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Israel committed crimes against humanity in Gaza, including extermination, UN probe finds

An independent United Nations investigation concluded Wednesday that Israel had committed crimes against humanity during the war in Gaza, including the crime of "extermination".

"The crimes against humanity of extermination; murder; gender persecution targeting Palestinian men and boys; forcible transfer; and torture and inhuman and cruel treatment were committed," the Commission of Inquiry (COI) said in a report, due to be presented to the UN Human Rights Council next week.

The findings were from two parallel reports, one focusing on the 7 October Hamas-led attack and another on Israel's war on Gaza, published by the COI, which has an unusually broad mandate to collect evidence and identify perpetrators of international crimes committed in Israel and the occupied Palestinian territories.

The reports, which cover the conflict through to end-December, found that both Israel and Palestinian armed group committed war crimes including torture; murder or wilful killing; outrages upon personal dignity; and inhuman or cruel treatment.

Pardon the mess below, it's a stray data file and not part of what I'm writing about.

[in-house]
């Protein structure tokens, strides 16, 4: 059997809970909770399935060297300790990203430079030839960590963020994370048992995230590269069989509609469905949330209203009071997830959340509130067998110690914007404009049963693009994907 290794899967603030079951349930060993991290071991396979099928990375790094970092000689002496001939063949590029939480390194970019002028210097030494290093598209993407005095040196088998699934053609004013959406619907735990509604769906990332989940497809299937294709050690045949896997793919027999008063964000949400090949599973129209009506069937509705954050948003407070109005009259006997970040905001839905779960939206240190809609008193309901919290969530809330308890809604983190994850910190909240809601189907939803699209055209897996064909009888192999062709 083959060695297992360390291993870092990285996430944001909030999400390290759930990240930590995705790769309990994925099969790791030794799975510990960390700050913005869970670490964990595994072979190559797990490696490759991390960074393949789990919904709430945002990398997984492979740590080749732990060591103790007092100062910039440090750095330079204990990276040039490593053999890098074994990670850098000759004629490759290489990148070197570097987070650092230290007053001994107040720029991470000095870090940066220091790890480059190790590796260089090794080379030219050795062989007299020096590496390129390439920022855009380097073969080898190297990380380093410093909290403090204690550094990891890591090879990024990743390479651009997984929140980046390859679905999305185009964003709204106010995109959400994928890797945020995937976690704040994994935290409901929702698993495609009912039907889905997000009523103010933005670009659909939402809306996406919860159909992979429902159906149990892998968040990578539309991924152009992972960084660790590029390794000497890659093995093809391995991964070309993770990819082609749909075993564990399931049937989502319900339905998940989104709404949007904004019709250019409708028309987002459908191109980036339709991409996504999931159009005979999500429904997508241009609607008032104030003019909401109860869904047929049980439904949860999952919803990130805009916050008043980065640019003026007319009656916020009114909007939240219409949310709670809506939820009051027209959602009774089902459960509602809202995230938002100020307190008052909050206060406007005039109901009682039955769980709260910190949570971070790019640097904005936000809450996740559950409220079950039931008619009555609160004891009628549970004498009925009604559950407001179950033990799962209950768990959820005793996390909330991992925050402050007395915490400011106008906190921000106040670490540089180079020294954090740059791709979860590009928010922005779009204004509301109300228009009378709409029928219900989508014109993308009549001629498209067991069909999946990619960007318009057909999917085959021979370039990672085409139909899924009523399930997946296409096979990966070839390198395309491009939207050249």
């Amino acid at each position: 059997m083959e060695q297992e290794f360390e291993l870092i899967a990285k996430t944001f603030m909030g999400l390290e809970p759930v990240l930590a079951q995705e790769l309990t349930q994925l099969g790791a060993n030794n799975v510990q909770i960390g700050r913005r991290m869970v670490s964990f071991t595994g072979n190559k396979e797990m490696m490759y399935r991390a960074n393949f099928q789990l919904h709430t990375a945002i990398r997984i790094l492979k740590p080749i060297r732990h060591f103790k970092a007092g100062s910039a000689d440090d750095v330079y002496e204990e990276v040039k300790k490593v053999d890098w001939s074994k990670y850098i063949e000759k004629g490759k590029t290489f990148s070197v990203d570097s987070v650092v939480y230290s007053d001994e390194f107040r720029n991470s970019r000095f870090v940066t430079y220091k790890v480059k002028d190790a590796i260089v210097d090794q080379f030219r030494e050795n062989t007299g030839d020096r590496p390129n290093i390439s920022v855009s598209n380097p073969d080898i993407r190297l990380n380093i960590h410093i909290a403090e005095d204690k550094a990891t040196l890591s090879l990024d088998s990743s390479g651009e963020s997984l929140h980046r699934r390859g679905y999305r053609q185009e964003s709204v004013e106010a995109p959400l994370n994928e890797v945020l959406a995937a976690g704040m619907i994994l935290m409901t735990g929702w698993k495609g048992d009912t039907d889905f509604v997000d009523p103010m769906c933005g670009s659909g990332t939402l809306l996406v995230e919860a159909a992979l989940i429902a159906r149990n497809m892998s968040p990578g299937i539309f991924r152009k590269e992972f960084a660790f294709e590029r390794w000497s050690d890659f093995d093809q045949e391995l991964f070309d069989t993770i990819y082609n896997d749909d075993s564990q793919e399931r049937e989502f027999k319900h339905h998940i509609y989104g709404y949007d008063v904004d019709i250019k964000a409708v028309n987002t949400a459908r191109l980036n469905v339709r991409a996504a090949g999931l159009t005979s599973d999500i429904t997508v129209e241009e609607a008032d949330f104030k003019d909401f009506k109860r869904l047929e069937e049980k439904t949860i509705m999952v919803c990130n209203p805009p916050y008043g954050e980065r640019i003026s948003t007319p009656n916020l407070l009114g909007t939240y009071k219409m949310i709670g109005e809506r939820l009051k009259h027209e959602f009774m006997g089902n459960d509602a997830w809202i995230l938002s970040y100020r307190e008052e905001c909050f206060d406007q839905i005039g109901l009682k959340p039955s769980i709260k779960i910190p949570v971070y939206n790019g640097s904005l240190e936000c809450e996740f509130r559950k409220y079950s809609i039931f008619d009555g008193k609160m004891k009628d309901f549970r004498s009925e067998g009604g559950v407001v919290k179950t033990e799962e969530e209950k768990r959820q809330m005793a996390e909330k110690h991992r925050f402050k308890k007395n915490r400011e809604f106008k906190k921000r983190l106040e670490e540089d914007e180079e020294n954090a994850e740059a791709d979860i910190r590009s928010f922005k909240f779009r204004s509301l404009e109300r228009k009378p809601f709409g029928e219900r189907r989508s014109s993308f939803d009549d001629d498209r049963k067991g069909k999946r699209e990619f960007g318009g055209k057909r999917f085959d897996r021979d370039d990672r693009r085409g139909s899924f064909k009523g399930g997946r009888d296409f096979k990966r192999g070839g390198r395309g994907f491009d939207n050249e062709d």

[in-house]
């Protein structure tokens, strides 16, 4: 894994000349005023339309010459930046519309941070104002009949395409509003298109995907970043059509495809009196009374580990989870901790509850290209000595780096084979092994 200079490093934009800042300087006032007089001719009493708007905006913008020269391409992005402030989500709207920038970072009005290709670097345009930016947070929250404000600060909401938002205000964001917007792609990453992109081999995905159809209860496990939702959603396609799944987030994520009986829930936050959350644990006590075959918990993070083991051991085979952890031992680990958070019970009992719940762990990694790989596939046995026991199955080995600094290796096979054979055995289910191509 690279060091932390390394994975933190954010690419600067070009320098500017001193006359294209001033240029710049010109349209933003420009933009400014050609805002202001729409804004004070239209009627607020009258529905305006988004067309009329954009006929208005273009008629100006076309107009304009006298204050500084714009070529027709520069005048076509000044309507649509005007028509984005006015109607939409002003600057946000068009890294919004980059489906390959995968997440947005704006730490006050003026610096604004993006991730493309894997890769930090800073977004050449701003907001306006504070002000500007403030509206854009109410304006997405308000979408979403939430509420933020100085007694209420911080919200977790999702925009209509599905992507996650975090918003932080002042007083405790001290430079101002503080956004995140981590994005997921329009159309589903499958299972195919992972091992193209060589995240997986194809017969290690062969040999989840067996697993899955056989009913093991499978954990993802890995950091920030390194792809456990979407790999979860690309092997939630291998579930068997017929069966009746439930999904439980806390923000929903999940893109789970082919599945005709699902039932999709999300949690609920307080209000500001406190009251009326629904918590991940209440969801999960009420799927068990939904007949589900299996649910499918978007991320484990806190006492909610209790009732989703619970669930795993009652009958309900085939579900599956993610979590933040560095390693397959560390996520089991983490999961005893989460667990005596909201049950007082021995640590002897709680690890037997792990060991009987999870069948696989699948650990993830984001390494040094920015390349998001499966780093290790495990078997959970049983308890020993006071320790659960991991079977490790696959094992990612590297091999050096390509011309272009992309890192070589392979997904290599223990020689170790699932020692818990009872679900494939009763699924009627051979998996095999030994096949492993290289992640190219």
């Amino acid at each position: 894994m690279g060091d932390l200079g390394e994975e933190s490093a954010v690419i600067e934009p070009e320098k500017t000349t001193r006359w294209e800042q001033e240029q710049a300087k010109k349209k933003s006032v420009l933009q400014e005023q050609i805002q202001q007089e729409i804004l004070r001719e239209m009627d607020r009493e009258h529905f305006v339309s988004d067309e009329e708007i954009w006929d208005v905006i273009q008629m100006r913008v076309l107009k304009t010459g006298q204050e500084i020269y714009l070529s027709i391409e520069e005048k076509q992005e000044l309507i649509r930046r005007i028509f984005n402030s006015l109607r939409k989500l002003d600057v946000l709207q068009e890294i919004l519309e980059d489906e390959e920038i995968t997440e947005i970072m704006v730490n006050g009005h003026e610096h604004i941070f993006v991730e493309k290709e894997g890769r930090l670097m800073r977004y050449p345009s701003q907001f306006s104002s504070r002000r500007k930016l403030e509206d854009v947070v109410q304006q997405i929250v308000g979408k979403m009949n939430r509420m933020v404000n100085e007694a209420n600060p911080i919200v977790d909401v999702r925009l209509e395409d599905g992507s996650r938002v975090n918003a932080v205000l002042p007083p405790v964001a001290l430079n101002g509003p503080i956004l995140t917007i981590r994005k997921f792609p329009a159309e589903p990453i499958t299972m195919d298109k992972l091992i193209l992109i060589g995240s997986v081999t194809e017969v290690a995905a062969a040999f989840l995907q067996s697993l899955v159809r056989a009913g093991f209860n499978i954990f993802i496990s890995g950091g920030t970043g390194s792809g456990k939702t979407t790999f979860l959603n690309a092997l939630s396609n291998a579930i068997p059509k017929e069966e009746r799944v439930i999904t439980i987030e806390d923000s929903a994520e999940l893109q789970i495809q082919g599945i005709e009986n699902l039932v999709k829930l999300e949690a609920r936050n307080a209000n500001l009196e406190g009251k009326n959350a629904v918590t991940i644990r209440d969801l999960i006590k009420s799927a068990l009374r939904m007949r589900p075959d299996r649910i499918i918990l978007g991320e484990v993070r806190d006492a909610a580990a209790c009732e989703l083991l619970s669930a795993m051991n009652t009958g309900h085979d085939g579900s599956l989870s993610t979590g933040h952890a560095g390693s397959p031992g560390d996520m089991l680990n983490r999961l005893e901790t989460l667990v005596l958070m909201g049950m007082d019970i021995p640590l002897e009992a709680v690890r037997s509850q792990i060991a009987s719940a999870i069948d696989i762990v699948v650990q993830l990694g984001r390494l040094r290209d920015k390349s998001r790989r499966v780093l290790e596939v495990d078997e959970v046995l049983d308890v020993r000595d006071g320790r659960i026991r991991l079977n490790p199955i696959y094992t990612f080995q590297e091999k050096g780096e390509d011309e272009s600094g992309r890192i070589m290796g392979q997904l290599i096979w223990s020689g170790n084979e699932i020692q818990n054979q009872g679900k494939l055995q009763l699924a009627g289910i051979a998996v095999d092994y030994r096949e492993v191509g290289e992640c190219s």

Israel also committed additional war crimes including starvation as a method of warfare, it said, saying Israel not only failed to provide essential supplies like food, water, shelter and medicine to Palestinians but "acted to prevent the supply of those necessities by anyone else".

Some of the war crimes such as murder also constituted crimes against humanity by Israel, the COI statement said, using a term reserved for the most serious international crimes knowingly committed as part of a widespread or systematic attack against civilians.

"The immense numbers of civilian casualties in Gaza and widespread destruction of civilian objects and infrastructure were the inevitable result of a strategy undertaken with intent to cause maximum damage, disregarding the principles of distinction, proportionality and adequate precautions," the COI statement said.

Israel does not cooperate with the commission, which it says has an anti-Israel bias. The COI says Israel obstructs its work and prevented investigators from accessing both Israel and the occupied Palestinian territories.

Israel condemned the report and accused the commission of "systematic anti-Israeli discrimination".

The COI "has once again proven that its actions are all in the service of a narrow-led political agenda against Israel," said Meirav Eilon Shahar, Israel's ambassador to the United Nations in Geneva.

Hamas did not immediately comment.

Reporting by AFP and Reuters